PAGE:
The first step of preparing a bill into a law is drafting the bill. Senate, the state legislatures, scholars, organizations, constituents and representatives do drafting of the bill. The senator in the senate chamber by way of parliamentarian introduces the drafted bill. If there is no objection to the bill at its introduction, then the bill is considered as read twice and referred to the relevant committee in the senate chamber.
The journal clerk enters the bill on the senate journal to give it a number, marked for printing and delivered to government printing office. Printed bill is delivered to the senate and delivered to the appropriate committee. The bill is then placed on legislative calendar. Consent is requested to allow lay the bill before the senate. The title of the bill is reported and the bill is debated to amend the necessary areas. The bill is then voted and when it passes, a final copy is prepared, engrossed bill is signed and passed to the House of Representatives. When the house passes the bill, it is signed and delivered to the White House where the bill is signed into a law, (Senate.gov, n.d.).
A bill can be terminated for various reasons. Senators may at times bring some irrelevant amendments to stop the bill. Although the rules committee limits the length of the debate, this is not applicable in the senate. This allows the senators to filibuster. Filibusters are very common for controversial bills brought to the senate. Senators can delay or even prevent the vote by means of extended debate. To end the debate (cloture), it requires 60 votes of the senate. Non-germane amendments are other impediments of the bill. When the senate introduces irrelevant amendments, the process requires the senate to drop them. The senate may not be willing to drop these irrelevant amendments. Thus, halt the legislative process.
As the bill passes through the House of Representatives, it can be terminated during the debate. After the debate, the vote is taken. Members may be unwilling to vote positively for the amendments proposed. Another way is during the exchange (the volleys) of the bill between the house of representative and the senate. The House of Representatives may fail to adopt the senate version. Note that the house speaker’s referral of the bill in legislation process cannot be easily challenged while the referral decision by the speaker of the senate can easily be challenged. Conference committee is mandated to negotiate and resolve the issues that the two houses are in disagreement, (The Center on Congress-Indiana University, 2011).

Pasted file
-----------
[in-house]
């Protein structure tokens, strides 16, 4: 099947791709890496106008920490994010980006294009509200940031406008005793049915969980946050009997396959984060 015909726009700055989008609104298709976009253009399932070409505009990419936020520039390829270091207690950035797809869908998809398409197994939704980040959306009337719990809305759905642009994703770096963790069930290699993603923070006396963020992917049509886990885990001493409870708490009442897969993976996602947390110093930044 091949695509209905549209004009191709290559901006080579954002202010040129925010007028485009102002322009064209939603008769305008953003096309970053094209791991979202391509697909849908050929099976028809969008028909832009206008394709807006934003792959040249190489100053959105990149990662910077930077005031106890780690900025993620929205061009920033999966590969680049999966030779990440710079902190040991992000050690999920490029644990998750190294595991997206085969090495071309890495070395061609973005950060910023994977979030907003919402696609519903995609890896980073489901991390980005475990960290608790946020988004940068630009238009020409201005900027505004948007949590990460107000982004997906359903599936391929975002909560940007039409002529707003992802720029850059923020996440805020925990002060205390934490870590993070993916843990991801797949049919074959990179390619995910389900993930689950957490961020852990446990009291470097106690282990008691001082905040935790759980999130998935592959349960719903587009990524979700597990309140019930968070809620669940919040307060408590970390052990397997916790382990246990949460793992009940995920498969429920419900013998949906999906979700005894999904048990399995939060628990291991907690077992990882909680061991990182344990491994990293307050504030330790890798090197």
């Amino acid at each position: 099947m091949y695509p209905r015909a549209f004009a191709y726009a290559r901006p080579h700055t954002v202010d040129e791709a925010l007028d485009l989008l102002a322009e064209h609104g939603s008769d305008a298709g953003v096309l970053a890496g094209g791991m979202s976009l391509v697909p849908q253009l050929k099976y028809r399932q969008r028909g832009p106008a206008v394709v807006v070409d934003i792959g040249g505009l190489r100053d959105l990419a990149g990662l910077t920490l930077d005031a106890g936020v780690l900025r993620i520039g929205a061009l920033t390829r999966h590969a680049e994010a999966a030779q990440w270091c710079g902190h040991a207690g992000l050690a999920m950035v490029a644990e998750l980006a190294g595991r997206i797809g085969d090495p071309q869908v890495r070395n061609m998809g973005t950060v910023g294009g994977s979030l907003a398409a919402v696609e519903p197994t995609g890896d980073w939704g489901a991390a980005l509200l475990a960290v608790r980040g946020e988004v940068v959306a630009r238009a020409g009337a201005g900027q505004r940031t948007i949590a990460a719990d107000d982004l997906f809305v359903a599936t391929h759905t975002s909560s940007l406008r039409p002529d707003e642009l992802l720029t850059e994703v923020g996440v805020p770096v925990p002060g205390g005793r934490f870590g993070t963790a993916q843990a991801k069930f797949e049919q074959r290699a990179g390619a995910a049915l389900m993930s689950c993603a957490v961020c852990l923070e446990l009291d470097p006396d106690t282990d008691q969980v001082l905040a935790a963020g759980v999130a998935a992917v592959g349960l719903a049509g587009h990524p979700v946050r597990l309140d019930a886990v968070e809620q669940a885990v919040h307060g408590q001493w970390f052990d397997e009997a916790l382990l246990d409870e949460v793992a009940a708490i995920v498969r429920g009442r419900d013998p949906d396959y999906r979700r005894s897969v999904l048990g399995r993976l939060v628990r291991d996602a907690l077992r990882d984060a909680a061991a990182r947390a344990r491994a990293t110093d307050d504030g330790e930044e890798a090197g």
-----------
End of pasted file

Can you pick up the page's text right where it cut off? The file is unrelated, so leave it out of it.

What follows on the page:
Congress is able to keep the executive branch in check using the following ways. The first is by overturning the presidential veto where two-thirds of the senate and the House of Representatives should vote for the override. The second one is the constitutional right of the congress to reject the nominations by the president to the posts within the cabinet or the Supreme Court. This is to protect the president from trying to use his powers to advance his/her agenda. Although both chambers of congress are important in checking the executive branch, Senate has more power over the executive branch. For instance, the power of nomination is very important to the president, thus the senate’s power to approve or reject the president’s nominations is equally important for the good of the public. Only the senate can confirm or reject the appointments made by the president, (cqpress.com, 2014).
Nominating the Supreme Court justices and the members of the cabinet is one of the most influential functions of the president of United States. Because Supreme Court justices and members of the cabinet have a wide range of powers, their ideologies are of very important to the society. The president may want to nominate people who share the same ideologies. This means that the president can use these positions to manipulate the whole country if not kept well in the check. Partisanship can easily assist in diminishing the powers of congress. The powers to execute federal laws, appointing federal executive, diplomats, regulatory and judicial officers are all vested in the President of United States. The president will always want to appoint people in these positions who share with him his philosophies. On the other hand, the congressional officials have two distinct purposes. That is, representing their constituents and making the law. If the majority of the people elected in congress share the same ideas with the president, it is easy for them to manipulate the president or themselves get manipulated by the president or simply the executive branch, (McCarty, n.d.).
cqpress.com, 2014). Structure and Powers of Congress. Retrieved November 7, 2014 from http://cqpress.com/incontext/constitution/docs/structure_powers.html
McCarty, N. (n.d.). Presidential Vetoes in the Early Republic: Changing Constitutional Norms or Electoral Reform? Retrieved November 7, 2014 from http://www.princeton.edu/~nmccarty/OLDVETO7.PDF
Senate.gov, (n.d.). Legislative Process: How a Senate Bill Becomes a Law. Retrieved November 7, 2014 from http://www.senate.gov/reference/resources/pdf/legprocessflowchart.pdf
The Center on Congress-Indiana university, (2011). The Legislative Process. Retrieved November 7, 2014 from http://congress.indiana.edu/legislative-process